Debates between Lord Clark of Windermere and Baroness McIntosh of Pickering during the 2019 Parliament

Tue 7th Jul 2020
Agriculture Bill
Lords Chamber

Committee stage & Committee: 1st sitting (Hansarad) & Committee: 1st sitting (Hansarad): House of Lords

Agriculture Bill

Debate between Lord Clark of Windermere and Baroness McIntosh of Pickering
Committee stage & Committee: 1st sitting (Hansarad) & Committee: 1st sitting (Hansarad): House of Lords
Tuesday 7th July 2020

(1 year, 11 months ago)

Lords Chamber
Read Full debate Agriculture Act 2020 - Government Bill Page View all Agriculture Debates Read Hansard Text Read Debate Ministerial Extracts Amendment Paper: HL Bill 112-II(Rev) Revised second marshalled list for Committee - (7 Jul 2020)
Lord Clark of Windermere Portrait Lord Clark of Windermere [V]
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I was going to do that. We have 19 million visitors. In order to accommodate them, there need to be facilities. If we are going to have public access, we need small car parks and public transport to get people to the attractive areas.

Baroness McIntosh of Pickering Portrait Baroness McIntosh of Pickering
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My Lords, I shall be brief as I do not have amendments in this little group. I congratulate the noble Lord, Lord Addington. Overall, access has been a phenomenal success although we heard from the noble Earl, Lord Devon, that that is not always the case. My concern is that the flip side of access should be responsibility on the part of those using the access. Over the lockdown period we saw regrettable behaviour by a few irresponsible people which unfortunately tarnished it for many.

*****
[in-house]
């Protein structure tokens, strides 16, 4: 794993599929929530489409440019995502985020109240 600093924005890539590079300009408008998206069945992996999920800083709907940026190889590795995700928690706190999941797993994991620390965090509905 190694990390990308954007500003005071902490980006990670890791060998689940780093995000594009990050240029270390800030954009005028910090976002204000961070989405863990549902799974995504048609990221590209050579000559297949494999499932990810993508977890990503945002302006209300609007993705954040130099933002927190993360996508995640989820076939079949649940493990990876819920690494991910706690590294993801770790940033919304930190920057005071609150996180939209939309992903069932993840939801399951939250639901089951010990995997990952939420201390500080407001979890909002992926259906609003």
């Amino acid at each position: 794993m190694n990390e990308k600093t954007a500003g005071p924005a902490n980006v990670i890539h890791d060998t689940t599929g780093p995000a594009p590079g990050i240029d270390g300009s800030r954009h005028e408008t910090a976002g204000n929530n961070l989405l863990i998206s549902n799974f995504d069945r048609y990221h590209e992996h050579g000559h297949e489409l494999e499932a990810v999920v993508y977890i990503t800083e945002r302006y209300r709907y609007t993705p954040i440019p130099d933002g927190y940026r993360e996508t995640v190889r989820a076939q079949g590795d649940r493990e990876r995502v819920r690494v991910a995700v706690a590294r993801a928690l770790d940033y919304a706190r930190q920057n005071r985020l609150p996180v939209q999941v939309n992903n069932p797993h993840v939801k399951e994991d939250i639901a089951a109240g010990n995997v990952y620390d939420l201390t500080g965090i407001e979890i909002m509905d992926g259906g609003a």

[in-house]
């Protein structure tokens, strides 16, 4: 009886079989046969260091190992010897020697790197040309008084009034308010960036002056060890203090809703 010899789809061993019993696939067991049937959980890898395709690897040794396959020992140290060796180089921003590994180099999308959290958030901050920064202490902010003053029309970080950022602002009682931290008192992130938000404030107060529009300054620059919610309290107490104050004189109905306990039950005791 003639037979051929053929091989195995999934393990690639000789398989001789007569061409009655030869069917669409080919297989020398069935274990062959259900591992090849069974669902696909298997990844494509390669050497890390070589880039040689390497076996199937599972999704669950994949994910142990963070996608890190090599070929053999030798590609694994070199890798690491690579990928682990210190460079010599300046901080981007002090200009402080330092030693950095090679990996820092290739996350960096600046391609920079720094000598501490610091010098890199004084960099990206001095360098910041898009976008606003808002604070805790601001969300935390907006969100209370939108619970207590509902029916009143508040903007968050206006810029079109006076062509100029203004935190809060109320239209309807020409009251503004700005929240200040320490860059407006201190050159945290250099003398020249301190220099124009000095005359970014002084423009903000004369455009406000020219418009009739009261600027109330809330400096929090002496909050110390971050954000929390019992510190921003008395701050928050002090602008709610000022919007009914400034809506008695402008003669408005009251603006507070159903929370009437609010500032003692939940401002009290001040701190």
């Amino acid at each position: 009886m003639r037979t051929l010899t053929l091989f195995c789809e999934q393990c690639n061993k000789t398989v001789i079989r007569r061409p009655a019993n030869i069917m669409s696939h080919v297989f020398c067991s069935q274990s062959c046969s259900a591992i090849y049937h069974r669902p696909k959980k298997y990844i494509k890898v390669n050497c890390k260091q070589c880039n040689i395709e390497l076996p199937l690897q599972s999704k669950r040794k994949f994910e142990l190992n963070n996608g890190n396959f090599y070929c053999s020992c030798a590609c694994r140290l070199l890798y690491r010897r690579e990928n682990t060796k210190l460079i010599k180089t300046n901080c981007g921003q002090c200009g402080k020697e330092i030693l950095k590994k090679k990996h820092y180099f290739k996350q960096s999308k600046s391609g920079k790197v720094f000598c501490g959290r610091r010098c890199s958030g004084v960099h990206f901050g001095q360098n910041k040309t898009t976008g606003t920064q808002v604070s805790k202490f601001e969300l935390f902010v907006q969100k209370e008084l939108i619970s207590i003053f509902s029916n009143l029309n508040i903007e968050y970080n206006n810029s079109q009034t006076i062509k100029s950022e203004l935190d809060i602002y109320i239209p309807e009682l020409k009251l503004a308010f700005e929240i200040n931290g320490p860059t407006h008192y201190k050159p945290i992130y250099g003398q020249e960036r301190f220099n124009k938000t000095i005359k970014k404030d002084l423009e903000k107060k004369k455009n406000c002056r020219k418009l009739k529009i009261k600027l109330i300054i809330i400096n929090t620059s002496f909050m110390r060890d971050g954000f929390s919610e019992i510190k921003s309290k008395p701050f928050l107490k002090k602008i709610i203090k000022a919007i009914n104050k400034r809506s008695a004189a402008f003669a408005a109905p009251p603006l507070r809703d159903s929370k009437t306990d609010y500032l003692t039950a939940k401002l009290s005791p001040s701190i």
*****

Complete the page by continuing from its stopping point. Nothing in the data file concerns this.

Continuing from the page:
I remember that when I was growing up there was something—I think there may be a later amendment on this—called the countryside code. It was on television. There were adverts saying simple things like, if you walk on the Pennine Way, which is near where I grew up, you close the gate if there is livestock in the field and that it is dangerous to enter a field where there is a calf, as the cow will defend it to the death. We have even seen a vet, who was walking their dog through a field, killed in the past two years. Like the noble Lord, Lord Greaves, I cut my parliamentary teeth next door on the CROW Bill, so I bear the scars. We ran one or two very unsuccessful exercises as an opposition, I recall. How can the Government ensure that the flip side of access will be responsibility and that the costs will not be disproportionate to the enjoyment? I hope those using the access will behave in a responsible manner. We saw some malicious fires—It was not just fly-tipping; the materials were burned to get rid of them so they could not be traced—and the irresponsible use of barbeques. When there are crops growing in a field, you cannot have access until the crops have been taken out. We need responsible behaviour so that the cost will be proportionate to the enjoyment.